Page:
NYAF 2007: Peter Fernandez and Corinne Orr Panel Report
The inaugural New York Anime Festival was host to two legendary anime performers: Peter Fernandez and Corinne Orr, better known as the voices of Speed Racer and Trixie on Speed Racer, the show that led the first wave of anime to penetrate American pop culture consciousness. The two appeared on Saturday on the Tokyopop stage to hold forth for about an hour on their long careers as voice actors.
The panel began as the moderator asked how they got their start in show business. Corinne Orr stated that her start was in children’s theater as a girl in Montreal, performing in multiple roles in a production of Alice in Wonderland when she was 10- to 11-years-old. Peter Fernandez recounted his career as a child model at the age of 7, which ultimately led to his first role on Broadway at age 11 with Ethel Barrymore in a play called White Oaks. This led to a career as a child actor on Broadway and in radio shows out of New York City.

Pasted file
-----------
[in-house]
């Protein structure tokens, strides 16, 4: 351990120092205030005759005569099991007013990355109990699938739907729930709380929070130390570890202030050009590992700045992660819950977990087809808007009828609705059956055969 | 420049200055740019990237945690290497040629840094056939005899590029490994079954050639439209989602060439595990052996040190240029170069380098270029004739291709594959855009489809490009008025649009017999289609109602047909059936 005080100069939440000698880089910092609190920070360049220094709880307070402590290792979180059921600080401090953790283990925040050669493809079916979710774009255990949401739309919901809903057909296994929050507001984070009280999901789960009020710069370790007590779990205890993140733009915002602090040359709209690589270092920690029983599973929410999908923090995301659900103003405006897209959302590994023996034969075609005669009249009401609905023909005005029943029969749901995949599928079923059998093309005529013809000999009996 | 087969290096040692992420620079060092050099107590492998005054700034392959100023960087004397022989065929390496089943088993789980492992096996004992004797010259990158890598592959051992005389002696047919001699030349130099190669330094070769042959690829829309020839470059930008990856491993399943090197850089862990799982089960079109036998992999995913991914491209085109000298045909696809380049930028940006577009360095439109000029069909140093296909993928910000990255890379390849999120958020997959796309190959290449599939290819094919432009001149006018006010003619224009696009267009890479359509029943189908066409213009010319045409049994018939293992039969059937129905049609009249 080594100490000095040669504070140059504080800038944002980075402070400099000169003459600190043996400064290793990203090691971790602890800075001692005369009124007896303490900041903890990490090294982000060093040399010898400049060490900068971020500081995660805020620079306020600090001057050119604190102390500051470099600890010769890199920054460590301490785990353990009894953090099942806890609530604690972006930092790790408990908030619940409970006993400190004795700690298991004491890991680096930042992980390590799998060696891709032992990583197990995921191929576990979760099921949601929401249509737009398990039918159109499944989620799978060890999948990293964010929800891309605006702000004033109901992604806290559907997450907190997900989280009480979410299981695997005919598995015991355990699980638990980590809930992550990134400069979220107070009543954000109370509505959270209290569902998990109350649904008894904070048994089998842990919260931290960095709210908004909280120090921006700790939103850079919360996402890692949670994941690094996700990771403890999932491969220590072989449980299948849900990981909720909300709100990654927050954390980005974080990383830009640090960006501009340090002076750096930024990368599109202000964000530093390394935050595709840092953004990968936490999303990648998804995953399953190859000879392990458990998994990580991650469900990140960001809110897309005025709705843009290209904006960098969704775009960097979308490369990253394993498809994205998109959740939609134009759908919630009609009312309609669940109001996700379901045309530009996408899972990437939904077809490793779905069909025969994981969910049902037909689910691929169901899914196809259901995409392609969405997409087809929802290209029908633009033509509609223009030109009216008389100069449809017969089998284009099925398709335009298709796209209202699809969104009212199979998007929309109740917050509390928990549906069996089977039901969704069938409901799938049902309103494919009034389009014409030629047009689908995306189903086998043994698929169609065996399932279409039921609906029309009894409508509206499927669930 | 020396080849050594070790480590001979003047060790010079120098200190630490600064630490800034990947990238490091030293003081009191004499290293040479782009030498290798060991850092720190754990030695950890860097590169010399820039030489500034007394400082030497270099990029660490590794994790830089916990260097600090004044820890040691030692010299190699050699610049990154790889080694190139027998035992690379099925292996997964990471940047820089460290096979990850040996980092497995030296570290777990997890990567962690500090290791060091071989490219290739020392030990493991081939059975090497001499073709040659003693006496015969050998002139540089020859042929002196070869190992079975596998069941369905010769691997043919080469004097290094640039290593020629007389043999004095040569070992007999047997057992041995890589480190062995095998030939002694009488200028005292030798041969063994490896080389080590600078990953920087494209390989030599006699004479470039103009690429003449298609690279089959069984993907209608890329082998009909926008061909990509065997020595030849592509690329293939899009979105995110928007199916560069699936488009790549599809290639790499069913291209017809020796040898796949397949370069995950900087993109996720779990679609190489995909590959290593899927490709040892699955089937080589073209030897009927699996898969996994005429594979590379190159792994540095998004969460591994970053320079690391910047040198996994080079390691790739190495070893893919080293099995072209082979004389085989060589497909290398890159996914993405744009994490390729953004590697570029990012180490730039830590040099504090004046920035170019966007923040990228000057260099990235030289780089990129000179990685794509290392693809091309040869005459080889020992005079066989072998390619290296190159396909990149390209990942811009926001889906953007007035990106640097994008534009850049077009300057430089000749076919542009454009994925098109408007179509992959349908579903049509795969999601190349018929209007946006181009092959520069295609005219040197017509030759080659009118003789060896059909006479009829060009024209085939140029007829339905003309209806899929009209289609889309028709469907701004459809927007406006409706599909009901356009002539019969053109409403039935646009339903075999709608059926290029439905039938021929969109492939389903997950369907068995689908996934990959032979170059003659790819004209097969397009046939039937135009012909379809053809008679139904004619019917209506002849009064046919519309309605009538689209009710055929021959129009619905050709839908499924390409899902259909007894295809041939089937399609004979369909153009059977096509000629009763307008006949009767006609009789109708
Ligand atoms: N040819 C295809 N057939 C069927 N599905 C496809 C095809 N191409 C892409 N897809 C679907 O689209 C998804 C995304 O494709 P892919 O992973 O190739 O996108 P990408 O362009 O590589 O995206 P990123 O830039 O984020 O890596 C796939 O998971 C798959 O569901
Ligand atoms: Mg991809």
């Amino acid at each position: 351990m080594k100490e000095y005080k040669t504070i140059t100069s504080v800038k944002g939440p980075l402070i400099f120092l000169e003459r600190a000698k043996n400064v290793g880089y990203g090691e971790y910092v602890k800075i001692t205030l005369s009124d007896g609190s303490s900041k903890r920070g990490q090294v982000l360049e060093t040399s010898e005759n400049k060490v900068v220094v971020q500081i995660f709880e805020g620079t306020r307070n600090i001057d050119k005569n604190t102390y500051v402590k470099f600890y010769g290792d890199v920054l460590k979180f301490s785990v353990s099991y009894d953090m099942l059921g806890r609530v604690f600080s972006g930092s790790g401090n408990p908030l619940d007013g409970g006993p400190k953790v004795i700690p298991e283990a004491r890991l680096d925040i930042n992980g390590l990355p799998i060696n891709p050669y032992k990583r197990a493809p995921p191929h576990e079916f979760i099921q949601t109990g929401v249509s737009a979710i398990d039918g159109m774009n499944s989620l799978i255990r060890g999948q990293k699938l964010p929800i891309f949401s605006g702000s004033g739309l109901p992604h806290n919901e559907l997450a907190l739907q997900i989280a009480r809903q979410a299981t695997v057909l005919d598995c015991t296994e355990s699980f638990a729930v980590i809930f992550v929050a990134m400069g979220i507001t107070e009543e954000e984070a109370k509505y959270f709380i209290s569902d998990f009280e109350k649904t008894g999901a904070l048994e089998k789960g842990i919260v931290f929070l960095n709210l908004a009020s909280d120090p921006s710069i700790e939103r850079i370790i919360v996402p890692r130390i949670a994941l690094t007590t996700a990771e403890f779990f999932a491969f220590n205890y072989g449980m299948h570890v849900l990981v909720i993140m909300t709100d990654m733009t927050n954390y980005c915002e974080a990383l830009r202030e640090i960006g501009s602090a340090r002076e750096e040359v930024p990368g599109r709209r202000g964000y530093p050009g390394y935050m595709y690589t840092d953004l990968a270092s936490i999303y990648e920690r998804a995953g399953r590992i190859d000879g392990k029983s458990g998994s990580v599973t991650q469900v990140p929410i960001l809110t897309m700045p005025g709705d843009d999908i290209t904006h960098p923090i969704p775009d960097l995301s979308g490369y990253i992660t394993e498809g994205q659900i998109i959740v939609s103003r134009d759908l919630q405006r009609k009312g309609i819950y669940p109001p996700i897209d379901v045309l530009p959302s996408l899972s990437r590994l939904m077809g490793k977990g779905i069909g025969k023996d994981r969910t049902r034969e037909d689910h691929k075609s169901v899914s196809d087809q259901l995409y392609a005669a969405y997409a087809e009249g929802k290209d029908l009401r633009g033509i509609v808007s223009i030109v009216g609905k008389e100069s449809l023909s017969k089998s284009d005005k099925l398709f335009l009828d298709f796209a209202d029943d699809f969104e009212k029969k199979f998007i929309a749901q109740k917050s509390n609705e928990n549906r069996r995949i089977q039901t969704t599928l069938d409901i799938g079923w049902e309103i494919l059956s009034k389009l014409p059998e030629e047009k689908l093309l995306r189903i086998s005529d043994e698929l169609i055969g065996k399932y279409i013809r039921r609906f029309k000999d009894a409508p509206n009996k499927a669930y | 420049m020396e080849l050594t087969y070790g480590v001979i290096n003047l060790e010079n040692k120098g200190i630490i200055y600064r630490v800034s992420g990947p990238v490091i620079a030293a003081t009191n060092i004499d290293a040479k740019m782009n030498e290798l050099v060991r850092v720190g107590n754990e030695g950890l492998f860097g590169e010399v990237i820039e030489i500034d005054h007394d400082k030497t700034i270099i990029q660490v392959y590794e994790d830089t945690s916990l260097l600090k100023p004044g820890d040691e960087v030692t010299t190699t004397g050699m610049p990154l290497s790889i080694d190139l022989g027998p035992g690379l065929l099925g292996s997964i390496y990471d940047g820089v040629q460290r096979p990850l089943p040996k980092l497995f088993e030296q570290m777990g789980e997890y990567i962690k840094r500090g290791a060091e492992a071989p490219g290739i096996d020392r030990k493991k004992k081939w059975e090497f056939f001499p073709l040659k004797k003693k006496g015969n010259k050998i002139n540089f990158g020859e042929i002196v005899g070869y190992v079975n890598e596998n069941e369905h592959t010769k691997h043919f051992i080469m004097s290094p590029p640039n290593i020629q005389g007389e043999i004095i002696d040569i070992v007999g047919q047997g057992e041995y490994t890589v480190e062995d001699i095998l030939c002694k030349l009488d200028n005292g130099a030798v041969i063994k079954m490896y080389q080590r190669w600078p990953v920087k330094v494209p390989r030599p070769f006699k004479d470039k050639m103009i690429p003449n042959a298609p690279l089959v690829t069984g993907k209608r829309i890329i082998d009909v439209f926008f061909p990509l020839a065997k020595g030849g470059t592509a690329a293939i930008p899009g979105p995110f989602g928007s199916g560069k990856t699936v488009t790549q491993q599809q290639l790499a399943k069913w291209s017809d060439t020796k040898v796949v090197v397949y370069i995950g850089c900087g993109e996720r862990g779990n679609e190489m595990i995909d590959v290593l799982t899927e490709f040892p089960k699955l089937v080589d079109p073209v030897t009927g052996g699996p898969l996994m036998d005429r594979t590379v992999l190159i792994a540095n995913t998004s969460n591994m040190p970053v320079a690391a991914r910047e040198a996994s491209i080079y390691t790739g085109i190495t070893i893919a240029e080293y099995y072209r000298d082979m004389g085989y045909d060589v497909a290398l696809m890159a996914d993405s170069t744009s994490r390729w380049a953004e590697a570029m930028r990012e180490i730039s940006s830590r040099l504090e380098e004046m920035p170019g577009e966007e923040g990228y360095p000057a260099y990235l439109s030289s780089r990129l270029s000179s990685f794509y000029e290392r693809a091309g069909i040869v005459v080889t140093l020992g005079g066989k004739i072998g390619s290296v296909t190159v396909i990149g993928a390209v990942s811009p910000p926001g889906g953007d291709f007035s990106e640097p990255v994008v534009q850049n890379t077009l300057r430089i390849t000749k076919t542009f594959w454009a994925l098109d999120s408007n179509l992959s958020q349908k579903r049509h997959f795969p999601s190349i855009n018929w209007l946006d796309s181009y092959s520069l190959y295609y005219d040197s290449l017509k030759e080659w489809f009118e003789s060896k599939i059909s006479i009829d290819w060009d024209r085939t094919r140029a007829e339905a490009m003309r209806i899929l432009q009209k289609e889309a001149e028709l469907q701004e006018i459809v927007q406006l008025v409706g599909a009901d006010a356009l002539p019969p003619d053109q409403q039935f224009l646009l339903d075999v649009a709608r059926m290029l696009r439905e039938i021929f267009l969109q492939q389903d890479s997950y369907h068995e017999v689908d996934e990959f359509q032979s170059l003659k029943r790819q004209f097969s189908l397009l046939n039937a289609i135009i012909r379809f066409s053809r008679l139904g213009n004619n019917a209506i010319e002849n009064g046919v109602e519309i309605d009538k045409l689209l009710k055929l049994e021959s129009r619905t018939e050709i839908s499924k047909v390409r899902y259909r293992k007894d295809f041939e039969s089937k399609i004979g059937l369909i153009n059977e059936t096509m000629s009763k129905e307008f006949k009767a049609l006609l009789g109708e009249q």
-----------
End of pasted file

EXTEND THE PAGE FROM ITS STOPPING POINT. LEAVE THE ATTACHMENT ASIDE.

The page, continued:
For Orr, her path to animation voice acting began when she followed her acting teacher to New York City to dub movies into foreign languages. While she began this work in her early 20′s, she was able to get many roles because she could do younger voices in addition to adult ones. According to Orr, she didn’t know if she had the talent for it, and added that she “just needed a job.”
As for Fernandez, he had begun working on dubs of foreign films until producer Fred Ladd contacted him to do the dubbing for a Japanese animated series called Astro Boy. Fernandez revealed that he was the ghost-scripter for Ladd for most of Astro Boy, and also served to script Gigantor, another early Japanese animated import which he also did voice acting duties on. With these successes under his belt, he began work on two different Japanese cartoons: Speed Racer and Marine Boy.